A pour over recipe with Rosetta
20g coffee (we used Rosetta’s Ethiopean Yirgacheffe)
230g hot (not boiling) water
1. Place your filter paper in the V60 cone and give it a good rinse with hot water by pouring a little down the sides in a circular fashion.
2. Grind 20g of coffee with a good burr grinder, to the consistency of coarse beach sand. Try to remove any clumpy, fine grind portions that you may find – grind consistency is a key to great coffee.
3. Pour the ground coffee into the V60 cone and shake side to side a little to flatten the bed. Pour 30–40g only of just-off boiling water (90°–93° C) slowly onto the coffee grounds. A good pouring kettle with an articulated spout, like the Hario Buono, is essential for a controlled, even extraction. This is just enough to saturate the coffee bed, no more. Not, much, if any, brewed coffee should start dripping from the bottom of the cone at this point. Let the coffee ‘bloom’ for approximately 30 seconds.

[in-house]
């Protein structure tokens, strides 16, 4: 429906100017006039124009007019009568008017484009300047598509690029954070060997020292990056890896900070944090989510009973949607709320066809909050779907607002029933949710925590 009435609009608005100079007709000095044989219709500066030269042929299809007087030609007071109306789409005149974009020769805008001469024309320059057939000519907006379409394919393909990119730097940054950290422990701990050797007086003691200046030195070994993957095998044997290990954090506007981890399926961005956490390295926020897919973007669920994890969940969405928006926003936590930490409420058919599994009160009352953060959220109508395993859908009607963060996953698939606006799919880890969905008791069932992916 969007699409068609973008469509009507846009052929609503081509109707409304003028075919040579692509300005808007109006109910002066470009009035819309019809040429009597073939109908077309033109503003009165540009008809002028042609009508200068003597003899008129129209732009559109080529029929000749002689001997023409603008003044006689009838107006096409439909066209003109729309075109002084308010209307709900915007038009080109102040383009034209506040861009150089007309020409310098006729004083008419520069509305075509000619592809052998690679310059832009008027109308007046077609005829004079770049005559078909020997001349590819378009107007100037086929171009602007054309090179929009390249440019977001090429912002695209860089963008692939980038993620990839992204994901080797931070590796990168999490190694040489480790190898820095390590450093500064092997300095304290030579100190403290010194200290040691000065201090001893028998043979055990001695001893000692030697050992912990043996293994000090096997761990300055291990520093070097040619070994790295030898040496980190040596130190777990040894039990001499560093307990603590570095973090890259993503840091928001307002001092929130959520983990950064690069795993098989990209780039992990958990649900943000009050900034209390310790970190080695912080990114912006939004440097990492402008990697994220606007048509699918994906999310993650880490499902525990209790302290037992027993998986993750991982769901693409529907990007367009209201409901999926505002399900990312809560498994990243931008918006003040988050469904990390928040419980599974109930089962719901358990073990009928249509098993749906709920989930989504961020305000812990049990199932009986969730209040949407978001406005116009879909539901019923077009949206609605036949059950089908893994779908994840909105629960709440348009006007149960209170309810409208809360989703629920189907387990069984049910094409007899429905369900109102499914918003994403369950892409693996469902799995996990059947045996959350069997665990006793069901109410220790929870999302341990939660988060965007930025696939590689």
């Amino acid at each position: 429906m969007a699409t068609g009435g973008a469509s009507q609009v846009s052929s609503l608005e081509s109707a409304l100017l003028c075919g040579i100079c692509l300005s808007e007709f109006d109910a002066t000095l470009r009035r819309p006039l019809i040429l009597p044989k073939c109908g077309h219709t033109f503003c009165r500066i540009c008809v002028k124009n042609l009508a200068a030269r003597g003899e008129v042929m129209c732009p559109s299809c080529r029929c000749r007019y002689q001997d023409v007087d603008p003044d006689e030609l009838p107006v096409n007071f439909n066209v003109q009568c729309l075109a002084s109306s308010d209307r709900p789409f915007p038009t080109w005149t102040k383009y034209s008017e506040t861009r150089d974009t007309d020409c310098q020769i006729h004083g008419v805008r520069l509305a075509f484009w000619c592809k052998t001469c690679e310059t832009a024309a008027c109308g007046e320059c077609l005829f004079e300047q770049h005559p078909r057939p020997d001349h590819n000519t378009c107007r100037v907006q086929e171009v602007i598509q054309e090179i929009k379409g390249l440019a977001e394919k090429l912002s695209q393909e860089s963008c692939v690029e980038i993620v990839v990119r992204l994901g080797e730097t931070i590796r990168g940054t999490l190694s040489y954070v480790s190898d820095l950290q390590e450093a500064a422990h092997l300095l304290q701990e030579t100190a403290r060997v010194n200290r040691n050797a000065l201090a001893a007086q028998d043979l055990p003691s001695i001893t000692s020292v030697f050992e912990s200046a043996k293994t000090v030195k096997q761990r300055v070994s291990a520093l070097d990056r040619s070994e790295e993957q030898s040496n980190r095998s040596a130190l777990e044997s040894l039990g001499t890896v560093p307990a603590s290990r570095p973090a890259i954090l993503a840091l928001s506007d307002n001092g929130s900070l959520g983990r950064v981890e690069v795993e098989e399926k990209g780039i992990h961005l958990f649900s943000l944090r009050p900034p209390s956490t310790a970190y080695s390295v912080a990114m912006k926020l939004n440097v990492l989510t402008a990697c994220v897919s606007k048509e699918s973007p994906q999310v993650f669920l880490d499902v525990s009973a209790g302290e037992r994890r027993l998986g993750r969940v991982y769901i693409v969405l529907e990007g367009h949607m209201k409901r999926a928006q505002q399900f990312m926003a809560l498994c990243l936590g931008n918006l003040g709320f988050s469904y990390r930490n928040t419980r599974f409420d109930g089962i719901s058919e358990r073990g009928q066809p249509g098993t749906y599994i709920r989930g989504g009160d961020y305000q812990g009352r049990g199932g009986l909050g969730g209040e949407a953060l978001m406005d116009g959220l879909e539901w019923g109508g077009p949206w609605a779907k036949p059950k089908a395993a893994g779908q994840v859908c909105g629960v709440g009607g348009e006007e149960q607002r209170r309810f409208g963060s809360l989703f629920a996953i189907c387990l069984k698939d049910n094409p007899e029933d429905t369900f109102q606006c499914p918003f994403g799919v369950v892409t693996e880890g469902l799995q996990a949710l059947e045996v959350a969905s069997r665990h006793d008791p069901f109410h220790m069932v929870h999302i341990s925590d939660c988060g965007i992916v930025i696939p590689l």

4. Then start pouring slowly, in a circular fashion from the middle of the coffee bed outward; avoid pouring directly onto the filter paper, and keep the level of water in the cone low. Don’t flood the coffee all at once – the amount of water in the cone affects the flow rate and thus the strength and taste profile of the finished cup. Keep this up, with little pauses if necessary, until you have added the remaining water from the original 230g required. By the time you have finished pouring, you shouldn’t have long to wait for your coffee to be ready.
Your total brew time, including bloom, shouldn’t take much longer than 3 minutes with this method. If it does, you have probably ground the coffee too finely.
Some words of wisdom from the folks at Rosetta
“This coffee, when ground and brewed with care, will be delicious black – balanced, layered, and sweet. Try to drink your coffee at a cooler temperature than you’re accustomed to. Our sensory capacity is limited at extreme temperatures – coffee professionals always let their coffee cool significantly before appraising them – you should consider following their lead!”
The art of a perfect coffee can become a bit of a science. If you’ve never thought of it as such a regulated process before, try this pour over recipe and see the difference in your final cup. Eventually it’ll become a learned habit and your mates will think you’re just that good.
We’ll clink to that.